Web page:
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Ukraine's Top Court Rejects Tymoshenko Appeal

KIEV — Ukraine's highest court on Wednesday upheld the guilty verdict against former Prime Minister Yulia Tymoshenko, who is in jail on abuse of office charges.

Tymoshenko was sentenced to seven years in prison in October 2011 on charges of abusing her powers while negotiating a gas contract with Russia while she was prime minister.

Her supporters say the trial is a politically motivated attempt by her rival, President Viktor Yanukovych, to keep her out of October parliamentary elections. The government denies the accusations.

President Vladimir Putin, Tymoshenko's counterpart in signing the gas deal, has said there was nothing illegal in her actions.

Judge Oleksandr Elfimov said as he was reading the ruling that the court had "found no grounds to uphold [Tymoshenko's] appeal" of the verdict, and that the prison term is "adequate to the gravity of the crime."

Several members of the audience yelled "Shame!" upon hearing the verdict.

The court hearing was attended by former Polish President Aleksander Kwasniewski and the former president of the European Parliament, Patrick Cox.

"This and past court rulings have nothing to do with justice," said Tymoshenko aide Oleksandr Turchinov.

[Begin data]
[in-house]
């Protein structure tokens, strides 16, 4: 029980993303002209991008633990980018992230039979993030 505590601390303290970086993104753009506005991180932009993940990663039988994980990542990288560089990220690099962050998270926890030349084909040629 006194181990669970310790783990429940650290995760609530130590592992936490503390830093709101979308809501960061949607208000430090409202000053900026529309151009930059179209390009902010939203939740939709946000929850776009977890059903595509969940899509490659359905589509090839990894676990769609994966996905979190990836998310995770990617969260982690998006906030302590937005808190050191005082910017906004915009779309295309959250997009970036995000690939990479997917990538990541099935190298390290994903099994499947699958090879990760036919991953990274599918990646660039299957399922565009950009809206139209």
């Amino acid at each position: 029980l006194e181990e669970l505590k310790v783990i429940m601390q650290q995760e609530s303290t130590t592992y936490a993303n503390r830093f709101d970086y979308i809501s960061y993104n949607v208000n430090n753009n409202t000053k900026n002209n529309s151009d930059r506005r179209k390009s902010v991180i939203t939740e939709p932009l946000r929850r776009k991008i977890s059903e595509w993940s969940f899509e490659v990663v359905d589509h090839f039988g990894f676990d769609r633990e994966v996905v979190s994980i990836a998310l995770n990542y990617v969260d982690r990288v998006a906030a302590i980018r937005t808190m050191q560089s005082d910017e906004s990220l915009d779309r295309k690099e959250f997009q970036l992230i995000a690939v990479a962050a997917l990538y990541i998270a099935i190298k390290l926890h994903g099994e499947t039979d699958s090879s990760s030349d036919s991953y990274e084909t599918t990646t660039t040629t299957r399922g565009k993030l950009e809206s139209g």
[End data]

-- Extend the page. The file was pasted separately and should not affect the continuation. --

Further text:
Lawyers for Tymoshenko are appealing the conviction in the European Court for Human Rights.

Tymoshenko's daughter, Eugenia, described the hearing as a "shameful decision, which proves one more time that a dictatorship has come to Ukraine."

Kiev-based political analyst Mykhailo Pogrebinsky said Wednesday's ruling "has brought Ukraine's legal system into a deadlock."

"Criminal prosecution for a political decision can hardly be called the rule of law," he said.

At least 500 supporters gathered Wednesday outside the courthouse in Kiev, chanting "Freedom to Yulia!"

After the hearing, Tymoshenko's supporters held a mock funeral procession, carrying a small coffin with a figure of Themis, the Greek goddess of justice, inside. They buried the coffin in the courthouse's yard and erected a cross with the plaque: "Ukraine's justice lies here." ? 

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